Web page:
Where do you find your beauty? In the wide open skies of the plains? In your backyard? In the mirror? Do you struggle to find beauty or does it surround you every moment? Is your beauty someone else’s ugliness? That’s ok. No one can or should tell you what beautiful is.
I find beauty in the whisper of swaying trees, the hum of insects in tall grasses, the exciement of my dogs as they clamor for dinner, and in the hard won life of my kitchen garden. And whenever I feel stumped for a topic on which to write, I let the memories of these things sink into my soul. Inevitably ideas will flow.
Tell me about your beauty and where you find it.
Today I attended a Self-Publishing workshop put on by a local writer, Tracee Garner (you can find her at Teegarner.com). In addition to her workshop, I’ve been doing a lot of research on writing, editing, writing contests, and publishing. The one thread that gets mentioned at any of these how-to’s, conferences, workshops, and websites is the importance of social media. In fact, many people harp of this idea of staying connected on multiple platforms to the point that you want to run screaming from the room, “Isn’t there anything else to know?!”
As always, there’s plenty to know about writing. Otherwise there wouldn’t be miles of books on the subject in every college bookstore, online bookseller, or large bookshop. But, if you, like me, one day hope to publish and have your scribblings read by other people–well, people other than your mother, father, family and friends–then you have to take social media into consideration.
Now, I’m fairly new to this social media game. I only just signed up for Twitter a few weeks ago and I’m still not sure how to use it to its best advantage, but I recognize the importance of building an audience if I hope to earn any traction with my stories (and I do mean earn, by the way). And social media is a great way to follow your heroes and see what they’re up to, how they use the platform to benefit their goals.
However, using all of these connections within connections baffles me. Google+, WordPress, Twitter, Facebook, Instagram, Pinterest, RSS Feeds, and more. How do they all fit together? How does one ever hope to maintain coherent understanding and maintenance of so many platforms? And yet, people do. Daily. Hourly. It has gotten to the point, that in order to stay relevant among a target audience authors have to have webpages, twitter feeds, Facebook profiles, audio books, e-books, blogs, and more. These are all ways the modern reader connects with an author and his or her stories before they, if they, pick up a physical book.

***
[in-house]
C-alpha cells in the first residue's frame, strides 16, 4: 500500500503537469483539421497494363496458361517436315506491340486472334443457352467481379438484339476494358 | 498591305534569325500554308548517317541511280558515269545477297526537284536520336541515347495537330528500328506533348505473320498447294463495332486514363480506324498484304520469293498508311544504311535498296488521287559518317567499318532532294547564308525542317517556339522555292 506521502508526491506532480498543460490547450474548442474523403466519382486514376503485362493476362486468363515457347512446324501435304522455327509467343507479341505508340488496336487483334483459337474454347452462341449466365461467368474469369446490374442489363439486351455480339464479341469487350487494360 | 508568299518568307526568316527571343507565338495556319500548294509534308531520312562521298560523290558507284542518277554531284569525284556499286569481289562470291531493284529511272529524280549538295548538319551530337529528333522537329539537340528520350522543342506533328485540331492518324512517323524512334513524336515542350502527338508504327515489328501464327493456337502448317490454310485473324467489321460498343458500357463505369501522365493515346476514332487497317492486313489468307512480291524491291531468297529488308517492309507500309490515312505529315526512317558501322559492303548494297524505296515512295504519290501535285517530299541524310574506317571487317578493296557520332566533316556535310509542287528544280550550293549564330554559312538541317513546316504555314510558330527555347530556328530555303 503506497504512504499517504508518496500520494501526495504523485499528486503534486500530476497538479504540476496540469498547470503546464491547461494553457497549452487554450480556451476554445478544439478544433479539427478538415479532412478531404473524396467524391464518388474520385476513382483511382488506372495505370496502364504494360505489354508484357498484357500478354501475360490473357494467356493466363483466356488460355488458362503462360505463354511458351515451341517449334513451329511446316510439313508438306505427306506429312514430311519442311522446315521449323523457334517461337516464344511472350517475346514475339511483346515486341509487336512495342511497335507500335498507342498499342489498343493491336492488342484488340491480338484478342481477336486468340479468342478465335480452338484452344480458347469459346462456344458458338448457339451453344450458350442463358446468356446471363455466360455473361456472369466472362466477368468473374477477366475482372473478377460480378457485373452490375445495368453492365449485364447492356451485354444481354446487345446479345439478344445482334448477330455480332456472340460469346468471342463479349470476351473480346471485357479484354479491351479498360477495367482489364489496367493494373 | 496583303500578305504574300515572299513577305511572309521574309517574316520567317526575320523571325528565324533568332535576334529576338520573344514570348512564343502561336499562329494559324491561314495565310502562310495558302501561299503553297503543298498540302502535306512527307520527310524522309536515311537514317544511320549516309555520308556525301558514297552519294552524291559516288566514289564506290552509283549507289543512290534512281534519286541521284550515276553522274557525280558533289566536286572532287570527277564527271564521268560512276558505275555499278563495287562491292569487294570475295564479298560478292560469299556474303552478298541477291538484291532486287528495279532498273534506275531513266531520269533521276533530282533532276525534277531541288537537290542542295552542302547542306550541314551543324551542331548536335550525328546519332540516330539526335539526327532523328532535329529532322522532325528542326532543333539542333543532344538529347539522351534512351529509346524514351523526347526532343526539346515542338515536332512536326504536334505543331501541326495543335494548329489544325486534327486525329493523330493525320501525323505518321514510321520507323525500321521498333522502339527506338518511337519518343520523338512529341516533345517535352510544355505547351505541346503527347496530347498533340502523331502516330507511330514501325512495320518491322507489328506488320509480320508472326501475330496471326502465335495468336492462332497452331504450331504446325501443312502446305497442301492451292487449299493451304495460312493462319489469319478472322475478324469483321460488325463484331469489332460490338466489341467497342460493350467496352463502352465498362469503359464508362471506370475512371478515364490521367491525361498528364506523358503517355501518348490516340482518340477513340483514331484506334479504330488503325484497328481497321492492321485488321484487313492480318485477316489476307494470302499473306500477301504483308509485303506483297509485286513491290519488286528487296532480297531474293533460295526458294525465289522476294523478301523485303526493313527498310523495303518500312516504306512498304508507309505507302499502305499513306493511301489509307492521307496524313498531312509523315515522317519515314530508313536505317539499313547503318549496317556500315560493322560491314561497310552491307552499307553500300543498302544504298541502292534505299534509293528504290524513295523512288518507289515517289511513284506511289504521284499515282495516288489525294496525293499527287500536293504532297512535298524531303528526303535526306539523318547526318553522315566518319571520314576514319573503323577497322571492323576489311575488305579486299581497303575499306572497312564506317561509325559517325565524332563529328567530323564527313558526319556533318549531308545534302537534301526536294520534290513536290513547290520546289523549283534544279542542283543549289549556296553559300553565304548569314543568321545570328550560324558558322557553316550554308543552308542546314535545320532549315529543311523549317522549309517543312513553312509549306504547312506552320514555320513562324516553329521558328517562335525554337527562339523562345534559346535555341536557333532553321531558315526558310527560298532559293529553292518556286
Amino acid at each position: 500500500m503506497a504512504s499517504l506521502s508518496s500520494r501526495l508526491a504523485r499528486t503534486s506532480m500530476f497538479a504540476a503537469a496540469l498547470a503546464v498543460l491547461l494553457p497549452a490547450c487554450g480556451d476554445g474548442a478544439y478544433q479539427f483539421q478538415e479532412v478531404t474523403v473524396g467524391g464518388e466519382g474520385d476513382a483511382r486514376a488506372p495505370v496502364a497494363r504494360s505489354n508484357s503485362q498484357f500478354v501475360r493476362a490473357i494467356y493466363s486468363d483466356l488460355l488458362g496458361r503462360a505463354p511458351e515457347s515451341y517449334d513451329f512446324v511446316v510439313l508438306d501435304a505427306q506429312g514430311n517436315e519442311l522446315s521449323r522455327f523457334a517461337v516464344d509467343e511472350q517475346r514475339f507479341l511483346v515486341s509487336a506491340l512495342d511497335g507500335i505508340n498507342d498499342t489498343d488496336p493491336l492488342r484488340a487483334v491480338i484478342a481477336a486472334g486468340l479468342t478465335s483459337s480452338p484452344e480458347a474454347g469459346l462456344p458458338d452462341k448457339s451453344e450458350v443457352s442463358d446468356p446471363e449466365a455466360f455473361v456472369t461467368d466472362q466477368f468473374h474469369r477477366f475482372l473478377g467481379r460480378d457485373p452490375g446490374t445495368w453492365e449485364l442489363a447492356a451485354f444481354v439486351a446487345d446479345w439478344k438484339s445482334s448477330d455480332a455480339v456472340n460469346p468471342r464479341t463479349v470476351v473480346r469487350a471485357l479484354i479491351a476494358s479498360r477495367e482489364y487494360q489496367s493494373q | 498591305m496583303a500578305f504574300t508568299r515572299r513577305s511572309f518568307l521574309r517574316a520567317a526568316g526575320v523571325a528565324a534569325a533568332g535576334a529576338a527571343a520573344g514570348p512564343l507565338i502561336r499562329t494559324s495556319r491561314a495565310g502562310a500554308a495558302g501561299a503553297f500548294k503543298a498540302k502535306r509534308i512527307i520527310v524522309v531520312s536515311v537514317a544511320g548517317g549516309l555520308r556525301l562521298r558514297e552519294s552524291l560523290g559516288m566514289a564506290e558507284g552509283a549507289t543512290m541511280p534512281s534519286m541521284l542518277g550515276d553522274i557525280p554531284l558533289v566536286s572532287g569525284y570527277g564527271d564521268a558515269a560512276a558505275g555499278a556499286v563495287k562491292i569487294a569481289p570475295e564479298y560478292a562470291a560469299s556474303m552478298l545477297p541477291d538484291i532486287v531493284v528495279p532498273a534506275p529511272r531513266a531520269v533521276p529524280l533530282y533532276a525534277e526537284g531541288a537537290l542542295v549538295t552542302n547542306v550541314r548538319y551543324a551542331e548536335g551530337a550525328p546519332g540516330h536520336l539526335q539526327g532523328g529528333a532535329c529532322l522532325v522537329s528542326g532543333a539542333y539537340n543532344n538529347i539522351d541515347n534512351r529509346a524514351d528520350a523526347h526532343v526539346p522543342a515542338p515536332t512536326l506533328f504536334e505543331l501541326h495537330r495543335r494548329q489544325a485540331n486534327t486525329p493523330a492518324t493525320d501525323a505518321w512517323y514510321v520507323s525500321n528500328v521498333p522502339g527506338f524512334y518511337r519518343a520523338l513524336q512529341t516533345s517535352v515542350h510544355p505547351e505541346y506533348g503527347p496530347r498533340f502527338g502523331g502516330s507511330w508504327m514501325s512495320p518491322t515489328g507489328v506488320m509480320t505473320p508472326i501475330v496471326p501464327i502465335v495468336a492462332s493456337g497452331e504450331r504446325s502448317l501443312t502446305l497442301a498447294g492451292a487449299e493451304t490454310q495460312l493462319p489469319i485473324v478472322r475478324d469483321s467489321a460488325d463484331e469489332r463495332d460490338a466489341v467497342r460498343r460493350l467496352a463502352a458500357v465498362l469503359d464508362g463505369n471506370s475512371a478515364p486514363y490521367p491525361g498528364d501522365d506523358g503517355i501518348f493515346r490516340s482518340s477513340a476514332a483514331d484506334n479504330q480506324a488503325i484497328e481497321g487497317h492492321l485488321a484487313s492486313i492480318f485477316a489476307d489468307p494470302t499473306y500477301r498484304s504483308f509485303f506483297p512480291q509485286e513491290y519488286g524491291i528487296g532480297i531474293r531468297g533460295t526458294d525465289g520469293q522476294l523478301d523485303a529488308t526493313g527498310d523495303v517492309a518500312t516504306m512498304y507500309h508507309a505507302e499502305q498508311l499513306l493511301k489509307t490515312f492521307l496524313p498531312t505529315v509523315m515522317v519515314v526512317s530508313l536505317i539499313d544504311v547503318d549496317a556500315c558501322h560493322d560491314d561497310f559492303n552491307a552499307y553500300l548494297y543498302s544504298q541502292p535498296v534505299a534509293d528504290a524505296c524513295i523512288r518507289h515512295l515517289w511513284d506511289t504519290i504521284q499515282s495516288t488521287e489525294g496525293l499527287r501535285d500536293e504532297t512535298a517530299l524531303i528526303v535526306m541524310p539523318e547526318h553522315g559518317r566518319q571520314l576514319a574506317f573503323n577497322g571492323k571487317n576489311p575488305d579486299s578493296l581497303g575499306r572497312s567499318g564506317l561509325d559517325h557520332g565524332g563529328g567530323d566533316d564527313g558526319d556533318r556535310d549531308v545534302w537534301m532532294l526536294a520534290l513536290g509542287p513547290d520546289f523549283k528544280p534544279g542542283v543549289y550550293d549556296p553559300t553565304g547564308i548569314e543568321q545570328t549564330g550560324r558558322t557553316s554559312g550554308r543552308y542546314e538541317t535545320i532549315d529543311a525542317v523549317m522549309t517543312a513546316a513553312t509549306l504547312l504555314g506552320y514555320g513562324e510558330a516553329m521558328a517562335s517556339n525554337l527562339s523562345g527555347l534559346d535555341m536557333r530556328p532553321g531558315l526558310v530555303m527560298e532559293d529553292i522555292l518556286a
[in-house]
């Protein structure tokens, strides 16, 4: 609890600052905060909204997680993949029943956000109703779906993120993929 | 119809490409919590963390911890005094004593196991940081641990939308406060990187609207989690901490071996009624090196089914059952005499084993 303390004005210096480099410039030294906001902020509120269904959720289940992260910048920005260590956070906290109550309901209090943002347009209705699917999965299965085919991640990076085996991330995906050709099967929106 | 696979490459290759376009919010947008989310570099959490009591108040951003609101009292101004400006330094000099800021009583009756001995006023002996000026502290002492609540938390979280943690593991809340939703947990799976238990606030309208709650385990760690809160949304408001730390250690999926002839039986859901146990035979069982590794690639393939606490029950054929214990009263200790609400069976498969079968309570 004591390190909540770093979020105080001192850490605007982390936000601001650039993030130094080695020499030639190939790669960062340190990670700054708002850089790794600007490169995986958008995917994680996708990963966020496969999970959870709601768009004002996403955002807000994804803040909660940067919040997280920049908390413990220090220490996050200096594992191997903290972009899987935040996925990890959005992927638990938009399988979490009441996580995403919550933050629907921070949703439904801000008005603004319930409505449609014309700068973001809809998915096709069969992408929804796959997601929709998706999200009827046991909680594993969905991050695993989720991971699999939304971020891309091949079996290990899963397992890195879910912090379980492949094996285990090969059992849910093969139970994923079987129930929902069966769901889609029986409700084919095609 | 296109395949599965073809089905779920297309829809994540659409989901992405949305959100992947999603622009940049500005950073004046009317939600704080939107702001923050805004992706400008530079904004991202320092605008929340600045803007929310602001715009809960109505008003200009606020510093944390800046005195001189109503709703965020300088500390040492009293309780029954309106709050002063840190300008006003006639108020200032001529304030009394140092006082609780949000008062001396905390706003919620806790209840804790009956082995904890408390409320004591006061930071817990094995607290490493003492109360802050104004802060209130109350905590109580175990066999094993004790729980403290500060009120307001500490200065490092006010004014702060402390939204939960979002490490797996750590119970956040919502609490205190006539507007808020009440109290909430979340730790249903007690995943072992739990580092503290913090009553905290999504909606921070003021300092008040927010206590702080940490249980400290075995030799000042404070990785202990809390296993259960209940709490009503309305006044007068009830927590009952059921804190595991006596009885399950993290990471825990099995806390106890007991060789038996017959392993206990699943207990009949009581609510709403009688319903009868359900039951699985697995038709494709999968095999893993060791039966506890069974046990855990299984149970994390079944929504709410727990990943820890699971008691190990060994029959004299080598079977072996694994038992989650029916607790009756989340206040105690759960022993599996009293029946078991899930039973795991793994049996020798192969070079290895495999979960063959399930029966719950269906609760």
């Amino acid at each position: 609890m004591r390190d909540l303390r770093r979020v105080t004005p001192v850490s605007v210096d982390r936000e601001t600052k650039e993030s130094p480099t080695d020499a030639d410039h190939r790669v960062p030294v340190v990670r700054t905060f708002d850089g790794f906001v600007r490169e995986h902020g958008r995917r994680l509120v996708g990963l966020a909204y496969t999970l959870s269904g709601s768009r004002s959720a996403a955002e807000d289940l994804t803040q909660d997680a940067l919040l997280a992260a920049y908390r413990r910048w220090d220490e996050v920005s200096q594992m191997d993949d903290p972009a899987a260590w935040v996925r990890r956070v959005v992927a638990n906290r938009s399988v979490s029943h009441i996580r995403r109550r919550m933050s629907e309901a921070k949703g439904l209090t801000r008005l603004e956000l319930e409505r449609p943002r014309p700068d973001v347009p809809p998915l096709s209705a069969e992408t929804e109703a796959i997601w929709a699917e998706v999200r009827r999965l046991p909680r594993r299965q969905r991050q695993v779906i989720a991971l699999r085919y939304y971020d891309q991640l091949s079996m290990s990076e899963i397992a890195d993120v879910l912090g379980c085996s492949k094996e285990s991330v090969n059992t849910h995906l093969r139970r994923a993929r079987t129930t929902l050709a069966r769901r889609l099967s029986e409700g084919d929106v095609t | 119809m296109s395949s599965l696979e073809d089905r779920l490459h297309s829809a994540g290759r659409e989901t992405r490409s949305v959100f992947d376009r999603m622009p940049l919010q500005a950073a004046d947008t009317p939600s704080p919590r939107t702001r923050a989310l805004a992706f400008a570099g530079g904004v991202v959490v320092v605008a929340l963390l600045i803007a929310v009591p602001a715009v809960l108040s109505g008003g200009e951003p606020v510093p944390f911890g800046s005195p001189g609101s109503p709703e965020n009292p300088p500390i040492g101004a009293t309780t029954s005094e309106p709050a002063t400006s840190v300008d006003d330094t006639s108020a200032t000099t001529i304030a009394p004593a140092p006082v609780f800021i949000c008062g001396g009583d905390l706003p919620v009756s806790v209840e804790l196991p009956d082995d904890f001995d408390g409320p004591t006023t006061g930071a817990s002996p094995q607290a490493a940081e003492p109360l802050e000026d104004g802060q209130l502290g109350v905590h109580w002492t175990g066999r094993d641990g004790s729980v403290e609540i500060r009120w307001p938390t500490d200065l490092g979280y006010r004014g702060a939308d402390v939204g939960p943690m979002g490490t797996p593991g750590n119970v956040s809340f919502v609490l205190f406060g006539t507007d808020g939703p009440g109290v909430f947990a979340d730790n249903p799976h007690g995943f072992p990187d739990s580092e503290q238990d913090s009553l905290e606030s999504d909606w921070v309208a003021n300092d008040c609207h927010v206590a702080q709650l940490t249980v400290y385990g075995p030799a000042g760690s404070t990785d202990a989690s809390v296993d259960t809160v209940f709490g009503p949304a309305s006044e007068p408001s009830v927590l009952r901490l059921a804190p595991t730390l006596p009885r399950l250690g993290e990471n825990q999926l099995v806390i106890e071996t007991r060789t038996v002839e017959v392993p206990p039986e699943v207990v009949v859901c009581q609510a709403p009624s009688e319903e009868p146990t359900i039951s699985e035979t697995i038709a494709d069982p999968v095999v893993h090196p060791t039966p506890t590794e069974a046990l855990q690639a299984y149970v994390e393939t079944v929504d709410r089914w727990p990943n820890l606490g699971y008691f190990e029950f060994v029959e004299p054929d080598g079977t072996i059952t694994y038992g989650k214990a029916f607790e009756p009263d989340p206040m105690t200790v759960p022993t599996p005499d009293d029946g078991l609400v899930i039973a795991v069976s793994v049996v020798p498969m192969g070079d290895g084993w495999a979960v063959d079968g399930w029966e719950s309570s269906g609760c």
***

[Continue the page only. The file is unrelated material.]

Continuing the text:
The struggle I have is how do I connect? How does an unknown writer with no published material to her name begin to branch out? How do these thousands of bloggers gain enough steam in the beginning to earn readership in the thousands and hundreds of thousands?
How would you do it? And if you’re one of those amazing people who has achieved success in the digital world, how did you do it?
Last weekend, I attended a meeting of a local sci-fi/fantasy writer’s group. They’re a great group of writers, each with their own keen sense of humor and beautiful imagination. I had submitted the first six pages of my current novel to see what they group thought of it. They had some great ideas for minor problems I knew about, but one writer had a fantastic idea. The only issue with the fantastic idea is that I would have to re-work the plot of my first seventy pages. Basically, everything after this first six pages…
I am not so foolish as to think that my initial writing is glorious and should be left alone. But how does someone go about tossing such a huge chunk of your story? It is something I’m sure writers get used to but this first time is going to hurt.
I had a creative writing professor tell my class once that if you craft a perfect sentence, paragraph, or essay, one that surpasses everything you’ve every written, a sentence that makes you stop and stare and smile, then you should throw it out. Initially I balked at the idea. If it’s so perfect, why on earth should you throw it out? However, a year later I had to write a research paper for another course and found myself staring at a cleverly crafted sentence that caused me to throw my chest out with pride. But, as I re-read the passage for basic edits, I slowly came to realize that the sentence didn’t fit with the rest of the work. It stood out. With a heaving sigh, I saved the sentence in a separate document and started again. On a final read-through, I silently saluted my professor and her hard-won wisdom.
This seems to be the same sort of situation but on a much larger scale. It’s daunting, and I can see why editors have such trouble with stubborn authors. It can’t be that bad! This section can’t be that out of place. If you delete this, then the rest of the story doesn’t work! And so on. Granted, this is a first draft, and there are strong and intelligent reasons why I should follow my fellow writing group member’s advice. That tiny creative child inside of me is kicking her feet in outrage though. Perhaps I will find a new path for my characters, a better one that will move faster and with more precision, two things I have struggled with so far.
Have you ever had to deal with major edits or deletions? Have you ever read back over a substantial piece of work and decided to chuck the entirety and start again? How difficult was that for you?
I’ll let you know how bad it goes for me and how far I let my creative child throw that tantrum.
I’m a woman living on the east coast with her dogs and her family. I struggle to write and to learn how best to write. When I’m not working at my full time job (so boring), I play video games, corral my fast-growing indoor plant collection, read novels, and agonize over craft projects. Amidst all of these activities, my dogs vie for my attention and cuddle whenever possible.
To get in touch with me, you can email firstname.lastname@example.org.